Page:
A recent case in South Carolina in the United States lends credence to the fact that changing the legal definition of marriage will lead to the slow breakdown of the traditional family unit.
Jacqueline Carson, who is legally married to another woman, Casey Carson, gave birth to twins. Upon filling out the birth certificate, they saw that the state did not allow Casey to be listed as the second parent, since she was not the biological parent. Not surprisingly, the couple sued in federal court, alleging it was not only a violation of the 14th Amendment, but that it conflicted with the Obergefell v. Hodges ruling (the 2015 Supreme Court ruling where five judges redefined marriage for the entire country).
Without even contesting the issue, South Carolina consented to the change in policy, listing the second woman as a parent on both children’s birth certificates.
Despite the denial of LGBTI lobby, it is apparent that the legalisation of same-sex marriage directly affects the family unit. South Carolina tacitly acknowledged that the new definition of marriage has ushered in a mandatory change in birth certificates. Mark Joseph Stern, a writer for Slate, notes:
And of course, they won, because that’s the outcome that Obergefell plainly requires. As U.S. District Judge Mary Geiger Lewis recognized, listing a birth mother’s spouse as her child’s second parent is one of the “terms and conditions” of civil marriage in South Carolina. It is a benefit provided to opposite-sex couples; it therefore cannot be denied to same-sex couples simply because they are gay. Amusingly, South Carolina didn’t bother to argue otherwise in court, declining to contest the Carsons’ assertion that its actions violated the 14th Amendment or to appeal Lewis’ decision. Instead, the state will enter into a consent decree, agreeing to list same-sex spouses on birth certificates moving forward.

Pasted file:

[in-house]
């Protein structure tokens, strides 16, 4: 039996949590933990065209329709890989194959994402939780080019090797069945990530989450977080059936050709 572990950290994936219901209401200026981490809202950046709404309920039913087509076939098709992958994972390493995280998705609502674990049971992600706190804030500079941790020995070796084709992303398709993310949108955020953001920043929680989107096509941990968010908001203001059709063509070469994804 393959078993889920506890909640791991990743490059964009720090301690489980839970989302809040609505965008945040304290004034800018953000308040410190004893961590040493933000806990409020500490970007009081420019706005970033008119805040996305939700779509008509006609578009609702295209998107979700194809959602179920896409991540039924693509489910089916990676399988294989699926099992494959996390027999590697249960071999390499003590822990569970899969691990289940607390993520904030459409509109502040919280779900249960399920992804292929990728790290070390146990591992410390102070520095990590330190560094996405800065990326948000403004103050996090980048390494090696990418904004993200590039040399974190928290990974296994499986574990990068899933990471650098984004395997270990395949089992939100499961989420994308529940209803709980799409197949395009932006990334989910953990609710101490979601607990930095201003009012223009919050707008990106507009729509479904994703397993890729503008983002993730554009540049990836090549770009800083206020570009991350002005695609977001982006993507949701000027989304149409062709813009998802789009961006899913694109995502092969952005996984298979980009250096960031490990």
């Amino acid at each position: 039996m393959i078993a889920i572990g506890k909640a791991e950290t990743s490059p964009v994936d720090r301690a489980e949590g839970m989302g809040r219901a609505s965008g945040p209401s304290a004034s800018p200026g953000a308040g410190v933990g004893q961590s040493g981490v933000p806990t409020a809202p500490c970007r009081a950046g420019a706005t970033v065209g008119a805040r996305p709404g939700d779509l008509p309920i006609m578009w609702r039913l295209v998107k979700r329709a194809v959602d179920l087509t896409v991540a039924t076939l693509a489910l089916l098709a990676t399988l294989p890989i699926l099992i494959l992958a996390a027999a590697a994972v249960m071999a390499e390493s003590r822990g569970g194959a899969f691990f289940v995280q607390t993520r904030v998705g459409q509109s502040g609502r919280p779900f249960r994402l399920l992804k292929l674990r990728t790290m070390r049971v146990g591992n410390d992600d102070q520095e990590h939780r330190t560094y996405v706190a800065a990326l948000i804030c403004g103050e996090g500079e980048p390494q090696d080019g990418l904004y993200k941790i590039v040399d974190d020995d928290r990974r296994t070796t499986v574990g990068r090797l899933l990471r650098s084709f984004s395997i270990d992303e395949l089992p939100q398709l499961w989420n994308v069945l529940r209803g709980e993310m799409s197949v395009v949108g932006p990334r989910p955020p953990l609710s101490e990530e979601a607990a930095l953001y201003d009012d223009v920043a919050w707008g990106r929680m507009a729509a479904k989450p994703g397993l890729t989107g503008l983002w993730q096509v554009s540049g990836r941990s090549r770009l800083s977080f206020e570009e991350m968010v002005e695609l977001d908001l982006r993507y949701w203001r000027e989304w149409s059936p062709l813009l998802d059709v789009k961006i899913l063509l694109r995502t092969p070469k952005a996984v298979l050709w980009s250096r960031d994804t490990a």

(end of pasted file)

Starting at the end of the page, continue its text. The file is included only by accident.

As LGBTI activists in Australia increasingly pressure the silent majority to vote for the legalisation of same-sex marriage, know that such a change will affect the family in many ways. In the United States, it has not only changed the definition of marriage, but the nature of parenting and family units. The direct consequences for parenting and family, which stem from the redefinition of marriage, were so blatant that people aren’t even bothering to fight anymore.
This is why it is imperative that we fight now. Marriage Alliance is proud to continue to stand with you to preserve the definition of marriage, and to protect everyday Australians from the consequences of changing the definition of marriage.